•  After checking further, the FY 17 deficit is not the originally estimated $30 million, but now projected to be $48.5 million; unaddressed, the mayor said, “maybe slowly, maybe quickly, but surely,” the deficits will kill the city of Hartford.  As he put it, “There’s a limit to how much you can cut when you are already providing basic services.”
  •  The bill was not, as alleged, disrespectfully advanced at the last minute without consultation, but simply had to meet the General Assembly’s short-session deadline;
  • The mayor will submit his budget to Council April 18th (to be followed by a rescheduled Hartford Board of Education workshop April 19th);
  •  He should probably be asking the State for an additional $60 million to $70 million, the mayor said, given the quiet deficit of payment in lieu of taxes (PILOT) collections on tax-exempt State properties.  These losses are compounded by the extraordinary region-wide services provided in Hartford by untaxed nonprofits;
  •  Instead of a 74 mill rate, if Hartford had the lower 45 mill rate comparable in the region, its deficit would balloon to $100 million; and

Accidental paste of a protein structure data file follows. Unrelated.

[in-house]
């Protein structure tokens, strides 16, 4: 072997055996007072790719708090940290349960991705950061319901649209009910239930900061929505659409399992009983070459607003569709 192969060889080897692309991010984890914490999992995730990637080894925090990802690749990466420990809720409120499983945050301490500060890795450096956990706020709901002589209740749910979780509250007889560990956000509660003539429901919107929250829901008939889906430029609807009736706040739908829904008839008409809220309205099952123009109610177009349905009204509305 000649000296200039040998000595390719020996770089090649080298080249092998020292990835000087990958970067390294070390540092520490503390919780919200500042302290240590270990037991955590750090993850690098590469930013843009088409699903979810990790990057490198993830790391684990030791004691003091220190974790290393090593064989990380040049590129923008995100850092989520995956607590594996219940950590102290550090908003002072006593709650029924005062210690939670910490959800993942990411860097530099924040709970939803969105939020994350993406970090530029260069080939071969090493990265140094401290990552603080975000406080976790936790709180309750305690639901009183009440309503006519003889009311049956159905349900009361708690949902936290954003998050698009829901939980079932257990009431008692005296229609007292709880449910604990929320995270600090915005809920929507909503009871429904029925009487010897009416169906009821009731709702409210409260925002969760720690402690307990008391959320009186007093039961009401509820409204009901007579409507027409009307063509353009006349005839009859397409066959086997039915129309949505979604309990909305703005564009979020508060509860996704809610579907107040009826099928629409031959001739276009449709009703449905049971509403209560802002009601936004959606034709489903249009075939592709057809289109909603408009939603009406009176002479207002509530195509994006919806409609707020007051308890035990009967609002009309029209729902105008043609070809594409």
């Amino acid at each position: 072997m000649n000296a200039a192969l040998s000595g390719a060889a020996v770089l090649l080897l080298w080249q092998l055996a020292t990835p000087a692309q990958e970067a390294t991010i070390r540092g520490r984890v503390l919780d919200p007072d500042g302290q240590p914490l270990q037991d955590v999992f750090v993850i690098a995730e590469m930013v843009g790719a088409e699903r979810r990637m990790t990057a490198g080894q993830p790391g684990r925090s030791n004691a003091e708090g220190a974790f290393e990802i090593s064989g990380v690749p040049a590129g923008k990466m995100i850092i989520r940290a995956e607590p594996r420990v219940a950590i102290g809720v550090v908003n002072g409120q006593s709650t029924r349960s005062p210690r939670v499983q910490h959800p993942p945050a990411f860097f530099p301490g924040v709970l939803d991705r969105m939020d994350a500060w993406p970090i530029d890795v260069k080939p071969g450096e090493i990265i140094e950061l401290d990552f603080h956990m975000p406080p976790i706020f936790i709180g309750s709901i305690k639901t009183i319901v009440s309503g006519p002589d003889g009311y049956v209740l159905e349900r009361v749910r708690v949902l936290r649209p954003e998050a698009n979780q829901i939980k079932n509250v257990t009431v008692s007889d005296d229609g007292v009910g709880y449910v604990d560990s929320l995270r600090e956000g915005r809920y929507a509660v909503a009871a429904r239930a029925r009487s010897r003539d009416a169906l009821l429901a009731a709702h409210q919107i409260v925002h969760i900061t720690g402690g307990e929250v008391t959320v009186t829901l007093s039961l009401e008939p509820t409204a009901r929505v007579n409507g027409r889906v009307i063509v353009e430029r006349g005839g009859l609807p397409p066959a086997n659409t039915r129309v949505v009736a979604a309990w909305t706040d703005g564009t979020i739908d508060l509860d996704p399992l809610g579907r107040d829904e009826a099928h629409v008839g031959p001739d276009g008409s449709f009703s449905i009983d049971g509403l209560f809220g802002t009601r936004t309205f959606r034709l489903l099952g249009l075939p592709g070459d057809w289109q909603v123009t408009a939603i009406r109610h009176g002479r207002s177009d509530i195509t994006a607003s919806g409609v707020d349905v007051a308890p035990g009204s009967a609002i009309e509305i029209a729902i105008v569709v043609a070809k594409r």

• Hartford’s fate is bound to have ripple effects region-wide (in home sales and unemployment numbers, etc.).

The after-effects could be even worse if businesses see the current fiscal crisis as cause to move out of the city or state.

What Is the Financial Sustainability Commission?

At a Rawson School Town Hall last Thursday, the mayor went over the make-up of the proposed nine-member Hartford Financial Sustainability Commission (to comprise himself, two City Council members, the City Treasurer, two members appointed by City Council [labor and small business reps], two members appointed by the mayor [a taxpayer and a major taxpayer], and one State representative).

The commission, he maintained, would not take power away from City Council, but rather enhance it, as it would supplant arbitration panels that now decide contracts and benefits without regard for local fiscal consequences.  With $100 million in annually growing, untouchable City commitments – and taking into account the lackadaisical pace of traditional arbitration – it is a reasonable measure in Hartford’s crisis.